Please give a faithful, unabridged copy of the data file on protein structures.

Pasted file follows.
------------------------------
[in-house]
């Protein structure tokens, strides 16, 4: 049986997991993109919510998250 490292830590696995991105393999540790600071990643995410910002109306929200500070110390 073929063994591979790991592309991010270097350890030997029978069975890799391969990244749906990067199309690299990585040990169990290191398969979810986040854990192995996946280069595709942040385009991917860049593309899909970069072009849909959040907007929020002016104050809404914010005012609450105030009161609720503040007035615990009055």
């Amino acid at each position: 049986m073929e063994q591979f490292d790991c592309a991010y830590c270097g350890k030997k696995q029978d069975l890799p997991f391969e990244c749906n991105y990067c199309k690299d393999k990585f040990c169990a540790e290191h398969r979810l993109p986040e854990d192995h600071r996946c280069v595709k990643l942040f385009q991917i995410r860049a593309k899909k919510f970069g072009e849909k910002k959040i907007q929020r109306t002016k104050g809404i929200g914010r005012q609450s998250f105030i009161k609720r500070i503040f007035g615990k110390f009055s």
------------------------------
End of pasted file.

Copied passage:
[in-house]
């Protein structure tokens, strides 16, 4: 049986997991993109919510998250 490292830590696995991105393999540790600071990643995410910002109306929200500070110390 073929063994591979790991592309991010270097350890030997029978069975890799391969990244749906990067199309690299990585040990169990290191398969979810986040854990192995996946280069595709942040385009991917860049593309899909970069072009849909959040907007929020002016104050809404914010005012609450105030009161609720503040007035615990009055």
């Amino acid at each position: 049986m073929e063994q591979f490292d790991c592309a991010y830590c270097g350890k030997k696995q029978d069975l890799p997991f391969e990244c749906n991105y990067c199309k690299d393999k990585f040990c169990a540790e290191h398969r979810l993109p986040e854990d192995h600071r996946c280069v595709k990643l942040f385009q991917i995410r860049a593309k899909k919510f970069g072009e849909k910002k959040i907007q929020r109306t002016k104050g809404i929200g914010r005012q609450s998250f105030i009161k609720r500070i503040f007035g615990k110390f009055s």